It hasn’t been that long since Phil Scott unveiled his glossy 39-page economic plan, but he’s already acknowledging one major mistake.
As the Vermont Press Bureau’s Neal Goswami reported over the weekend, Scott’s plan to cut capital gains taxes was based on Vermont’s old tax formula. As a result, the Scott campaign has watered down its cap-gains proposal.
Details in a moment. But first, let’s just put this out there:
[Cutting the capital gains tax] would spur tax shelters, generate little new saving, give a windfall to the wealthy, and make long-term budget problems even worse.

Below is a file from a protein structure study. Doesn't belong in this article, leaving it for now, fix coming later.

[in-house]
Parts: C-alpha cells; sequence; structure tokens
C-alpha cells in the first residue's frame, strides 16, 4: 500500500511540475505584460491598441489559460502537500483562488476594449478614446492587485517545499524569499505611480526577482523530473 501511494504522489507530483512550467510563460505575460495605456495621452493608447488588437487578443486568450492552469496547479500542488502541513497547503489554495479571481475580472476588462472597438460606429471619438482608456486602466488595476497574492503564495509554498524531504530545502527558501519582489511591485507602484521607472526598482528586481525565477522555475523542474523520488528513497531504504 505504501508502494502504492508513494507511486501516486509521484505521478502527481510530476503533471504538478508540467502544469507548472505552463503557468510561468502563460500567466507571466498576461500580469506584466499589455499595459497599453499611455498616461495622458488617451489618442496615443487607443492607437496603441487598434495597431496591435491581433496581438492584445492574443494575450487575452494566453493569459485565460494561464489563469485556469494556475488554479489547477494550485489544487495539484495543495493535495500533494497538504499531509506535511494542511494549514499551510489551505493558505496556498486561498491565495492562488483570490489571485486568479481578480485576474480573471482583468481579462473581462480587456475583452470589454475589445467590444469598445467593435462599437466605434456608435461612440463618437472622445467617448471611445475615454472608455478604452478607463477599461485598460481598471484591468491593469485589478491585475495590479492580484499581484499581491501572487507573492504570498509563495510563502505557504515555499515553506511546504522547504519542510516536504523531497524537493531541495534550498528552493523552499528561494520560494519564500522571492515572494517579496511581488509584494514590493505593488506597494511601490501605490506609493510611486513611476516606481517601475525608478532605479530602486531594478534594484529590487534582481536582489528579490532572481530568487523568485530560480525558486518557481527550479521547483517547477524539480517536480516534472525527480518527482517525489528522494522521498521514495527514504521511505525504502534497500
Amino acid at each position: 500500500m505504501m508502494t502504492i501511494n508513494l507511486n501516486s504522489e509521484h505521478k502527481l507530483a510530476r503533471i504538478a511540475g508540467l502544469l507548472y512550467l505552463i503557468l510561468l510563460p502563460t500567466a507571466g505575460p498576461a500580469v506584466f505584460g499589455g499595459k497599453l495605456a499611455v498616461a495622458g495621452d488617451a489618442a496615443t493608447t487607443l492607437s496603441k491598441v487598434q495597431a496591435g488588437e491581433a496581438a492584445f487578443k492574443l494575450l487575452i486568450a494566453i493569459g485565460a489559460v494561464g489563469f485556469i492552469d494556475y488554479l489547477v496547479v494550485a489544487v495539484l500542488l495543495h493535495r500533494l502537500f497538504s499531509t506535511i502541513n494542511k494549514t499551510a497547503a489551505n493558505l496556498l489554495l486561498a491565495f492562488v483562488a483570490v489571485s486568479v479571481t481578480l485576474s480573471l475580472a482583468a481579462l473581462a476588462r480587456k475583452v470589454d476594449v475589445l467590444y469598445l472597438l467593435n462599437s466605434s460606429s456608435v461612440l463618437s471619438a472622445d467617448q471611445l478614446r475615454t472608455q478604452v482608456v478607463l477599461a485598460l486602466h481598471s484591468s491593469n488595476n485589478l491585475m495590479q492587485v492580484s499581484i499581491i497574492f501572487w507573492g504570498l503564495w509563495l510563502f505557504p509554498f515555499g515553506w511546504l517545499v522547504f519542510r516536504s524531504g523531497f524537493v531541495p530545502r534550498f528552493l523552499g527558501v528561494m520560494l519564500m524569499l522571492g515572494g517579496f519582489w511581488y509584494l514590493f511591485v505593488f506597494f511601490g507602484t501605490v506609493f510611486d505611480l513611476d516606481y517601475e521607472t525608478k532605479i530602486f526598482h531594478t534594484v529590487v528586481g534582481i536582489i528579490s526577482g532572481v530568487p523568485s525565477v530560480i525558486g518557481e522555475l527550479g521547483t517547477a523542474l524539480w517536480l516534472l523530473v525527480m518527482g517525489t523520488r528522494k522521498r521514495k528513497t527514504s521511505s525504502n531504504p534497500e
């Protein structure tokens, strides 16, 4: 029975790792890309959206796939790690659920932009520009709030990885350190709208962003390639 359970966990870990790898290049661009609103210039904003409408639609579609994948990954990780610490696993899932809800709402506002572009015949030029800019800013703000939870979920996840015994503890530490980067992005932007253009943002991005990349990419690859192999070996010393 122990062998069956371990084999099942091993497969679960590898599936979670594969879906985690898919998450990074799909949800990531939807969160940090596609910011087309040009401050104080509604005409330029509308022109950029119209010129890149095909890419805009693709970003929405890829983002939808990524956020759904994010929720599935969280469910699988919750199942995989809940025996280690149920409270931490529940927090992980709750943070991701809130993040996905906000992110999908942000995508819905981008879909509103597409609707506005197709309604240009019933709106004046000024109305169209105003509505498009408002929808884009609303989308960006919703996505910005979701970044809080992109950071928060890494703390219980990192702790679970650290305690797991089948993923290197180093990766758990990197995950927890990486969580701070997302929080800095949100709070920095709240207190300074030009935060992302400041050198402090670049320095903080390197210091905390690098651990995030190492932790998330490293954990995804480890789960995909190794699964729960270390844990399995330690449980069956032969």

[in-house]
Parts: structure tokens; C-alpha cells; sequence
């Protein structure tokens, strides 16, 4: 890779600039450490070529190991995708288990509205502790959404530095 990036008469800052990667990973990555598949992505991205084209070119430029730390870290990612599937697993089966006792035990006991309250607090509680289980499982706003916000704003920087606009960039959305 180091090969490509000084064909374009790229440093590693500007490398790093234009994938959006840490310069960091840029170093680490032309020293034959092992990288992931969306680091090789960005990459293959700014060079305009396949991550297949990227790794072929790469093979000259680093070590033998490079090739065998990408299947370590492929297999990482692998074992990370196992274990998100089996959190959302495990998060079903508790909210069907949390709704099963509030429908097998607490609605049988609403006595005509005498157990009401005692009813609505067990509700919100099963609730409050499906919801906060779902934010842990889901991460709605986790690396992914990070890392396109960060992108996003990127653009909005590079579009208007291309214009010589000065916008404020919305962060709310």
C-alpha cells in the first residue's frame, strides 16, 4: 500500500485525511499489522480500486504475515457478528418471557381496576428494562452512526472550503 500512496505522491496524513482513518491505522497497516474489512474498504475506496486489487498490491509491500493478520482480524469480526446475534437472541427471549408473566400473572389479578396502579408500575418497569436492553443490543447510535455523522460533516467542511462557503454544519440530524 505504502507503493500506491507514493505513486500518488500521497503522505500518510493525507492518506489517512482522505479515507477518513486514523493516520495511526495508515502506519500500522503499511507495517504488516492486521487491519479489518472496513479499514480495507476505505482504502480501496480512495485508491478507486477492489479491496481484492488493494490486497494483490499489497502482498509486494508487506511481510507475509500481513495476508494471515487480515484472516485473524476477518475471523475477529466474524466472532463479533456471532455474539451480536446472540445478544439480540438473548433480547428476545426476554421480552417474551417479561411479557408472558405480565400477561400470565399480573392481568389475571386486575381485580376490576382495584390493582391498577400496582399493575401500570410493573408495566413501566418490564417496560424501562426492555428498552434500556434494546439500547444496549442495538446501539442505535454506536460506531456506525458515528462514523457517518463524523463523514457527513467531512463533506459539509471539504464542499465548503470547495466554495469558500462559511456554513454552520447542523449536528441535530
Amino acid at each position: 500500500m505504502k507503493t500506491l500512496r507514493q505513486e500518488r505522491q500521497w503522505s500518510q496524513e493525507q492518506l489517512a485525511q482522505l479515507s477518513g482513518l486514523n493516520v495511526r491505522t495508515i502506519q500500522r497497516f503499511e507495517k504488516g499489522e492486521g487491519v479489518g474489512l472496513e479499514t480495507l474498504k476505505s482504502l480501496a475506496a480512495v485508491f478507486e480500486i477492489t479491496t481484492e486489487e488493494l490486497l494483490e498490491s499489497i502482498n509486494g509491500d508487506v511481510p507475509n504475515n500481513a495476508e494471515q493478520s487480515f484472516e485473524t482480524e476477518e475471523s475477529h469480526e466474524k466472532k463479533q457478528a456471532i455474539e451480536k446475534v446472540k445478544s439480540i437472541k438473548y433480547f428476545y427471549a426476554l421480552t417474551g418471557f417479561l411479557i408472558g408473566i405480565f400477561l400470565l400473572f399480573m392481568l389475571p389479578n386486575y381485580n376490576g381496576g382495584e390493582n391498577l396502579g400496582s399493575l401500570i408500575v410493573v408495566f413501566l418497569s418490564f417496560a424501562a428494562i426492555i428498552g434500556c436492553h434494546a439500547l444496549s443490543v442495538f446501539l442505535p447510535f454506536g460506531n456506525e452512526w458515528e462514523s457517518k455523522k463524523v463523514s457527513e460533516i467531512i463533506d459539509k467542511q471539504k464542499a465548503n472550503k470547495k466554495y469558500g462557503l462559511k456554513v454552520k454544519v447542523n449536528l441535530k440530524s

That’s from the commie-pinkos at the Brookings Institution. There’s plenty where that came from; the consensus among experts (not employed by the Cato Institute and other right-wing policy shops) is that capital gains tax cuts are, at best, a grossly inefficient way to spur economic growth. At worst, they’re a pointless squandering of resources.
But let’s return to Phil Scott’s plan, before and after. This will get into the weeds of tax policy, so my apologies in advance. I’ll try to keep things simple.
Vermont used to allow taxpayers to exclude 40 percent of their capital gains. That was killed in 2009, in favor of an exclusion for the first $2,500 in capital gains. The change was designed to concentrate the tax benefits at lower income levels; whether you got $2,500 in capital gains or $2,500,000, you got the same tax break.
Scott’s original plan would have restored the 40 percent exclusion.